In a recent Chronicle editorial titled Far-right strategy, the Editorial Board praises House Speaker John Boehner for defying tea party conservatives to get a budget deal passed, they minimize Sen. Cruz’s impact on the nation, asserting that he is at “5 percent and sinking in Republican presidential polls,” and finally they take a shot at me, arguing that “Harris County Republican heavyweights are defying their party chairman, a six-term incumbent, and throwing their weight – and their money – behind a challenger who seems less inclined to focus on divisive social issues.” These examples are then used to formulate the following conclusion: “These are signs that Republicans in Texas and elsewhere are beginning to reassess their absolute fealty to the absolutists among them…” They further conclude that we are not listening and “continue to run campaigns that cater to the zealots.”
Zealot is defined by Webster’s Dictionary as “a person who is fanatical and uncompromising in pursuit of their religious, political, or other ideals.” If by zealot they mean one who is uncompromising in their commitment to the life of the unborn-count me in. If a zealot is one who believes in the sanctity of marriage, sign me up. If these zealots are committed to securing our borders, I’m on board. And if this band of zealots are fanatics when it comes to requiring government to live within its means, then consider me a card-carrying member of the zealots.
The Board clearly believes that the key to future electoral success is to run from social issues and only embrace roads, schools, water, and other non-social issues, stating that they “look forward to the day when GOP candidates feel strong enough to doff the wrestler’s pose, exit the ring and reintroduce themselves to the folks outside the arena.” The Board seems to forget that the principles of us zealots are embodied in the Republican Party platform. And the last time I checked, the person most opposed to we zealots, President Barack Obama, lost Texas by 17 points.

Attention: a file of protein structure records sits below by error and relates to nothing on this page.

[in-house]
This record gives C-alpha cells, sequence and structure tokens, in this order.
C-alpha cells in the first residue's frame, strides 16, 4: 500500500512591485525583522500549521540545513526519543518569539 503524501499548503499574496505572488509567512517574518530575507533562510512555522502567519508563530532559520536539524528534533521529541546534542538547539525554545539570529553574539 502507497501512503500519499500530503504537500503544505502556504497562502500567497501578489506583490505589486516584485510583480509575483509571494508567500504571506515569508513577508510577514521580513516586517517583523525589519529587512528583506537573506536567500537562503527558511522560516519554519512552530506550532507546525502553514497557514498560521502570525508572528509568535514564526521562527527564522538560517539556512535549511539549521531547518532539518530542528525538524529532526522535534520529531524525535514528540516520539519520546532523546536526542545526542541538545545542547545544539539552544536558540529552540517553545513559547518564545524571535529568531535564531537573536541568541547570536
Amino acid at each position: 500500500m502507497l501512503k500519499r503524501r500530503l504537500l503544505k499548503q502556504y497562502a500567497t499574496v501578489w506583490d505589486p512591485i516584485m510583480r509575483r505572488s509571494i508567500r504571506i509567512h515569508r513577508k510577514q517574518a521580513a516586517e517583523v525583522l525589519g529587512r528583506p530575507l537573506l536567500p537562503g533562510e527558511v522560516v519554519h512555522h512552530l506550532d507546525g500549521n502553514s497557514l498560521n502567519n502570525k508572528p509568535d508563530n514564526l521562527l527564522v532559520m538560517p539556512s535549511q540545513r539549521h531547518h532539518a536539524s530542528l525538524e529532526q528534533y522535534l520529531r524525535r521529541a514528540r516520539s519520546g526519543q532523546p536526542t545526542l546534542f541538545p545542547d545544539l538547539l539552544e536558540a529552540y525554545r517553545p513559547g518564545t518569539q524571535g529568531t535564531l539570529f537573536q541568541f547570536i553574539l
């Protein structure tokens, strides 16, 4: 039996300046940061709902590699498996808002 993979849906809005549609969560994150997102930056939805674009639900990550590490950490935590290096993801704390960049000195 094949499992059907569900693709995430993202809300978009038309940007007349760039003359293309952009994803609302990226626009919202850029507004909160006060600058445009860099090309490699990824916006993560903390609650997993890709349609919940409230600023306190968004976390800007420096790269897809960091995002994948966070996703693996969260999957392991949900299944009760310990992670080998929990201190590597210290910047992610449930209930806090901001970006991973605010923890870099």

Unlike the Board, whose “hope is that the GOP candidates who emerge from the March primary, particularly the statewide candidates, execute that proverbial pivot [to the left] most general-election candidates attempt when they have a credible opponent,” I don’t believe you should say one thing in a primary and another after you become the nominee. Isn’t that just political pandering and a reflection of one who has no core values? Compromising on your principles is not a virtue. Surrendering your core beliefs is not something to be proud of. Sacrificing your values on the altar of political correctness is not a winning strategy.
The Board goes on to state, “we hope they’re forced to talk about issues that matter to Texans in their everyday lives. Ideas and policy positions need to be discussed, challenged, debated.” Life, marriage, immigration, debt, and numerous other issues the Board would have us ignore, are important, relevant, and matter to voters. I hope our Republican candidates will use Sen. Cruz (who won Texas and Harris County by a large margin) as a model and deliver on the campaign promises they make. I trust that our Republican candidates will embrace, not ignore social issues. Finally, I pray our Republican candidates will be fanatical and uncompromising when it comes to their core values, beliefs, and principles. I look forward to seeing more elected officials join us band of zealots.